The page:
Elon Musk has hit back at criticism that his company’s Starlink satellites are hogging too much room in space, and has instead argued there could be room for “tens of billions” of spacecraft in orbits close to Earth.
“Space is just extremely enormous, and satellites are very tiny,” Musk said. “This is not some situation where we’re effectively blocking others in any way. We’ve not blocked anyone from doing anything, nor do we expect to.”
His comments, made in an interview with the Financial Times, came in response to a claim from Josef Aschbacher, head of the European Space Agency, that Musk was “making the rules” for the new commercial space economy. Speaking to the FT earlier this month, Aschbacher warned that Musk’s rush to launch thousands of communications satellites would leave fewer radio frequencies and orbital slots available for everyone else.
SpaceX, Musk’s private space company, has already launched nearly 2,000 satellites for its Starlink broadband communications network and has plans for tens of thousands more.
Rejecting suggestions he was “squeezing out” future satellite competitors, Musk compared the number of satellites in low Earth orbit to what he said were 2bn cars and trucks on Earth. Each orbital “shell” around the Earth is larger than the planet’s surface, he said, with an additional shell every 10 metres or so further out into space.
“That would imply room for tens of billions of satellites,” he said. “A couple of thousand satellites is nothing. It’s like, hey, here’s a couple of thousand of cars on Earth — it’s nothing.”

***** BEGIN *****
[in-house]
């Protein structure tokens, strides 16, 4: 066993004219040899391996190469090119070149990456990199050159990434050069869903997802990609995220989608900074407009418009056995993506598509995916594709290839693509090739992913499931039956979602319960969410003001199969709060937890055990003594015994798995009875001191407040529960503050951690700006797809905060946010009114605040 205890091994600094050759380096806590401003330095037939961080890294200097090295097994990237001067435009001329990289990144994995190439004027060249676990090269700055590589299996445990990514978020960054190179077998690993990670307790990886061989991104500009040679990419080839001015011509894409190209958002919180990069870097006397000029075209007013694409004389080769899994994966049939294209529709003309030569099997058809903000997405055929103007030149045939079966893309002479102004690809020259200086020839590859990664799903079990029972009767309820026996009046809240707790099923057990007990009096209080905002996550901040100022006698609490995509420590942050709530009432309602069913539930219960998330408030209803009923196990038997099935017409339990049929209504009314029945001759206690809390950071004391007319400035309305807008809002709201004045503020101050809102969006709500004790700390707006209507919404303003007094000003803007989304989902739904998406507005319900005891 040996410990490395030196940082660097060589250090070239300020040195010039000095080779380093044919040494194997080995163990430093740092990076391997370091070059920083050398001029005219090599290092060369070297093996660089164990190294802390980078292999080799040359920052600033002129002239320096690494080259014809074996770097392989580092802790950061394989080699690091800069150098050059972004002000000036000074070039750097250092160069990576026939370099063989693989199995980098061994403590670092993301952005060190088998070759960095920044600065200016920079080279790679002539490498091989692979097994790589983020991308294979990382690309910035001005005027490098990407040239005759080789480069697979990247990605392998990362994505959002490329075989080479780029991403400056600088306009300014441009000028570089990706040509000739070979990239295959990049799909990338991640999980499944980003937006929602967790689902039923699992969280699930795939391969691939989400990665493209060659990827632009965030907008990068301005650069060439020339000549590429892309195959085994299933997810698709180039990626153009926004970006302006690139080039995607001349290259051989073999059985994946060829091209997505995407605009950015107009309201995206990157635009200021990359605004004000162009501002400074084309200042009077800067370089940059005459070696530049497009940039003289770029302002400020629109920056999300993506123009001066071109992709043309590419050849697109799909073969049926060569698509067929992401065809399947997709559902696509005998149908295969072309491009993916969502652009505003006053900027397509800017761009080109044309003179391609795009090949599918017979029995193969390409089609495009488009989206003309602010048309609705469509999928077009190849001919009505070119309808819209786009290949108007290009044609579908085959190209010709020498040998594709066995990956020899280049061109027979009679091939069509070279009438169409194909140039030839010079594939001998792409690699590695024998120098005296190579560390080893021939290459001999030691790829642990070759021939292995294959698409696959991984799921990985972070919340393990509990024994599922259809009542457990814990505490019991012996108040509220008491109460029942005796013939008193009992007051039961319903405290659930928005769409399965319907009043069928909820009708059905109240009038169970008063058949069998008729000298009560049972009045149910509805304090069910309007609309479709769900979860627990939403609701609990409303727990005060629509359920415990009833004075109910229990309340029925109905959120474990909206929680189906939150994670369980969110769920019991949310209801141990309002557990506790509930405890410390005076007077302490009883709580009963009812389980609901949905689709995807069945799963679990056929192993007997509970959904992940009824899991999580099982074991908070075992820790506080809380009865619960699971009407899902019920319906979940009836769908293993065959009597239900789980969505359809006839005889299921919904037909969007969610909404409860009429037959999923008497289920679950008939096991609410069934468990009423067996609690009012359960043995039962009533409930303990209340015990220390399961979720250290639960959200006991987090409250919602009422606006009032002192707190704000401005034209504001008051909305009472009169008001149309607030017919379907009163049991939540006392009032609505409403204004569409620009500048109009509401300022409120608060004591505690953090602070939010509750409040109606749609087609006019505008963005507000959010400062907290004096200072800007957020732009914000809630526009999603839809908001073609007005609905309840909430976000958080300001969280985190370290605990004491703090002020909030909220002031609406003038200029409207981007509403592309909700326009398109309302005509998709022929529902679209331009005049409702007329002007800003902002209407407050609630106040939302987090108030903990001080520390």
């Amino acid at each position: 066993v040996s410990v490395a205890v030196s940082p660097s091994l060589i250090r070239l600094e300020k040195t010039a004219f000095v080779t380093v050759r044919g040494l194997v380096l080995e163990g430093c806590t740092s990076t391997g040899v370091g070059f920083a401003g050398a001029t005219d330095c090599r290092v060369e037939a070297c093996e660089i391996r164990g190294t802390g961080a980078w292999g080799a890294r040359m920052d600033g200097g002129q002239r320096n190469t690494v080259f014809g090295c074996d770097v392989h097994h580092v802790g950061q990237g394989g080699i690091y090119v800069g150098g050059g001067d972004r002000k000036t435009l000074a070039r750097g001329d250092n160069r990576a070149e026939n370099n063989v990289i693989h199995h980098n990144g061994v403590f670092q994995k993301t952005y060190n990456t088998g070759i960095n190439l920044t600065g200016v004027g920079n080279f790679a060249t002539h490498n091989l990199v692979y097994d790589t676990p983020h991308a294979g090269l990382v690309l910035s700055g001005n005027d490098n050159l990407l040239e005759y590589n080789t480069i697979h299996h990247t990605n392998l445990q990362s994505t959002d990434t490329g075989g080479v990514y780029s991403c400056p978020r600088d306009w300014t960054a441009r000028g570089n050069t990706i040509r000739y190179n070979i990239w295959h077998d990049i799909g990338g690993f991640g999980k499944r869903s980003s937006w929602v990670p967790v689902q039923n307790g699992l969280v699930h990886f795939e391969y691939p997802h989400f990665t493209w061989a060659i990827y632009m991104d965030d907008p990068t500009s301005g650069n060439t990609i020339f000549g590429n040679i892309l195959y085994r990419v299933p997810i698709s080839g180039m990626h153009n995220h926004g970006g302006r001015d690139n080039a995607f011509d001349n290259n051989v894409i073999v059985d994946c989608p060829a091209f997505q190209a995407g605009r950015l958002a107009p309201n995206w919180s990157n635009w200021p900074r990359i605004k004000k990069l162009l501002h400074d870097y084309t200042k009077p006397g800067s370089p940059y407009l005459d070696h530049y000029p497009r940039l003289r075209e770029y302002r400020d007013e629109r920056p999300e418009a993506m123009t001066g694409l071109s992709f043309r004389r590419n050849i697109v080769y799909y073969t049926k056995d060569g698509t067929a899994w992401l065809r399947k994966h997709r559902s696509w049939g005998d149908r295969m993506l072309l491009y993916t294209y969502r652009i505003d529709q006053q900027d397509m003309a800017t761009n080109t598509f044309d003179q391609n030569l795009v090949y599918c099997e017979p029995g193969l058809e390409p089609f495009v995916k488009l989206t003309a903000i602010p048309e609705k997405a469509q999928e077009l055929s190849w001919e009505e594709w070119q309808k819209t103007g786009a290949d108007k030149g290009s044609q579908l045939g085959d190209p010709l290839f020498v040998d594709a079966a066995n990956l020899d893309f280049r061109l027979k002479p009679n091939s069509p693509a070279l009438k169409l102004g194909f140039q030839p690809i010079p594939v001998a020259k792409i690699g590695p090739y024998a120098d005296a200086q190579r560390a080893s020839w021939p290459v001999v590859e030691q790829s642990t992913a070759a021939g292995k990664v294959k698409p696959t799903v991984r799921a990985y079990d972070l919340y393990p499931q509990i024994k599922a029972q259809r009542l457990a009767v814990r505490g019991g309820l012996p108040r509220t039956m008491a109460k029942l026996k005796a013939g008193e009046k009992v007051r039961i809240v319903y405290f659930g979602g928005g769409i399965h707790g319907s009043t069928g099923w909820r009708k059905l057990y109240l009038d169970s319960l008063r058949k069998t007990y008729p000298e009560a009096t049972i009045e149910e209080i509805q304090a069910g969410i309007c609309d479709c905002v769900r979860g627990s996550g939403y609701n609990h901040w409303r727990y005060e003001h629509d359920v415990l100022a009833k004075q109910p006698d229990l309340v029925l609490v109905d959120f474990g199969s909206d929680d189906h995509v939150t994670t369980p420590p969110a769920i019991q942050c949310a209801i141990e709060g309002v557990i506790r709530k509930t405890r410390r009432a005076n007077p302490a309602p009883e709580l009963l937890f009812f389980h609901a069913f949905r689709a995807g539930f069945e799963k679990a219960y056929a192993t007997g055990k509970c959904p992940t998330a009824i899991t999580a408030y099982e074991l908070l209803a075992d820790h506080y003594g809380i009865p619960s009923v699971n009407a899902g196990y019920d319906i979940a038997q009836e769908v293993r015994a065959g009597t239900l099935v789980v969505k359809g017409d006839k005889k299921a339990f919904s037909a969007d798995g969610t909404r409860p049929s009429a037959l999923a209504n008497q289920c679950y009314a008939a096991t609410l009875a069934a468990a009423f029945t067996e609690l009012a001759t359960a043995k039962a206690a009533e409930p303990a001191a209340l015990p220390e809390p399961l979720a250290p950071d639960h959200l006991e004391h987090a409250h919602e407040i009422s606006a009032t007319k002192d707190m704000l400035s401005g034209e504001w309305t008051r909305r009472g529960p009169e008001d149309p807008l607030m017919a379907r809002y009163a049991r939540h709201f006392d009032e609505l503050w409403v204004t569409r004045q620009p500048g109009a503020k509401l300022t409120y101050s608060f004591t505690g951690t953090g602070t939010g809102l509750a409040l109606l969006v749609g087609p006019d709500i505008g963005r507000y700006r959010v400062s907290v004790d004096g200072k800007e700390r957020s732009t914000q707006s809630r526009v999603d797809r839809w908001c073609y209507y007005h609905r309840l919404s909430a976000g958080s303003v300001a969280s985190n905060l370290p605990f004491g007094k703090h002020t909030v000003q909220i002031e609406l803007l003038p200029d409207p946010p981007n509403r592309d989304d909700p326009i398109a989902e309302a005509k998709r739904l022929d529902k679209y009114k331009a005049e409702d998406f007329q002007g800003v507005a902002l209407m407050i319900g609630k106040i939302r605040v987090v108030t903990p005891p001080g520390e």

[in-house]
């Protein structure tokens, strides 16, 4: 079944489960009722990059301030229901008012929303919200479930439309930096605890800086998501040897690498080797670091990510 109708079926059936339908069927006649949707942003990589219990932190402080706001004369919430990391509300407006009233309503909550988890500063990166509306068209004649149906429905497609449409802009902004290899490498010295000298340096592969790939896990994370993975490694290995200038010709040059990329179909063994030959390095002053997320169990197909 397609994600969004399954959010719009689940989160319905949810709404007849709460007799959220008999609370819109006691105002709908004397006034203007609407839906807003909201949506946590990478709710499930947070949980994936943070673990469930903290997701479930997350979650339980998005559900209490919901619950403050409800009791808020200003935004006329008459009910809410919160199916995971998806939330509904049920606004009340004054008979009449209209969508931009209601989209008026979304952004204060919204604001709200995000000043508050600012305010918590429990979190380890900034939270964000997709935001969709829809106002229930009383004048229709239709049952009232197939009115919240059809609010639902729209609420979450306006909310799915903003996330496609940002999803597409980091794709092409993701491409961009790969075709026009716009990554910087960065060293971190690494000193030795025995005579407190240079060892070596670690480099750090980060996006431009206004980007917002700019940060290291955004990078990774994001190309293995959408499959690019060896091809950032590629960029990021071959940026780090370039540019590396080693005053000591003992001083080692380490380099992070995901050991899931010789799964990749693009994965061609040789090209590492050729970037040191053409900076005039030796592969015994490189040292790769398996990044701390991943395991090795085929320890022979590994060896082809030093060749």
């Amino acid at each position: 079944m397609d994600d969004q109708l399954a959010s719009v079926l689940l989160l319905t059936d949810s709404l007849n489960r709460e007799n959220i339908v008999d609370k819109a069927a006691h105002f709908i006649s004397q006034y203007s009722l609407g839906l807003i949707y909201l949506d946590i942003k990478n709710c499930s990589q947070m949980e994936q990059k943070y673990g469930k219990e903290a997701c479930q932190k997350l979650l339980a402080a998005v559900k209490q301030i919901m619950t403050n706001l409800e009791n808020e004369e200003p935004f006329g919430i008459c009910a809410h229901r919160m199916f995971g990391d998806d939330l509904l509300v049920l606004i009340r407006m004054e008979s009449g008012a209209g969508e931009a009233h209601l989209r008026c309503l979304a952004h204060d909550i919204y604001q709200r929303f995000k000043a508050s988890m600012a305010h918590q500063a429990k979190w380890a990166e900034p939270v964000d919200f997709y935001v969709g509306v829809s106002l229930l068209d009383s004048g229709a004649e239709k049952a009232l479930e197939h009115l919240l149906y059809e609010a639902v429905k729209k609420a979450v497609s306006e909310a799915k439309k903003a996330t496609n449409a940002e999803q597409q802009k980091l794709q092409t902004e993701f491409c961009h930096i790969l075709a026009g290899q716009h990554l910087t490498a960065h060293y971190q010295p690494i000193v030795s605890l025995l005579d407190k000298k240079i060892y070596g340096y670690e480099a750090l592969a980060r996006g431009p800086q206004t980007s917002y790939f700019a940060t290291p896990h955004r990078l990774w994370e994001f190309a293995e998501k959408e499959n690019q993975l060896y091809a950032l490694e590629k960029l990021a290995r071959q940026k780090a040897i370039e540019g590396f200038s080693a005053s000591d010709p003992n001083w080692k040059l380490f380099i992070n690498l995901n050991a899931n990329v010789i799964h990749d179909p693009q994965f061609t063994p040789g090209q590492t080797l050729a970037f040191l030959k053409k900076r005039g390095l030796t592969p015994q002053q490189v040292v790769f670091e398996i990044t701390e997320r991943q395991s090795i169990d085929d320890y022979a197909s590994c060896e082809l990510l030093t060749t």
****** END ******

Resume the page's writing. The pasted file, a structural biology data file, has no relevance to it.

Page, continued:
Some experts challenged Musk’s claim that satellites in low Earth orbit could safely match the density of cars and trucks on Earth.
Spacecraft travelling at 17,000mph need far greater separation than cars to leave time to adjust their orbits if a collision seems likely, said Jonathan McDowell, an astrophysicist at the Harvard-Smithsonian Center for Astrophysics. At that speed, a three-second gap would only leave room for about 1,000 satellites in each orbital shell, he calculated.
Potential collisions can only be identified close to when they might occur because of the difficulty of calculating the trajectory of many different satellites, and because changes in solar weather affect their trajectories, McDowell said.
“For many space users, planning an avoidance manoeuvre is at least hours if not days, so this suggests space is already too crowded,” he said.
China complained this month that two Starlink satellites had forced the Chinese space station to take “preventive collision avoidance control” measures in October and July to “ensure the safety and lives of in-orbit astronauts”.
Laura Forczyk, a space analyst at space consulting group Astralytical, said Musk’s comparison of satellites to vehicles on Earth was “flippant”, but added: “He’s essentially correct that it’s a traffic management problem.”
The race to launch new communications networks with thousands of satellites had revealed a glaring need for more co-ordination between countries to decide “how orbital space is to be distributed and space traffic to be managed”, she said.
Forczyk said Aschbacher’s criticism of Starlink was “based on emotion, not facts”.
“I have to wonder if similar complaints were made when certain airlines started flying more planes on set routes. No one owns the skies and all are free to use them,” she said.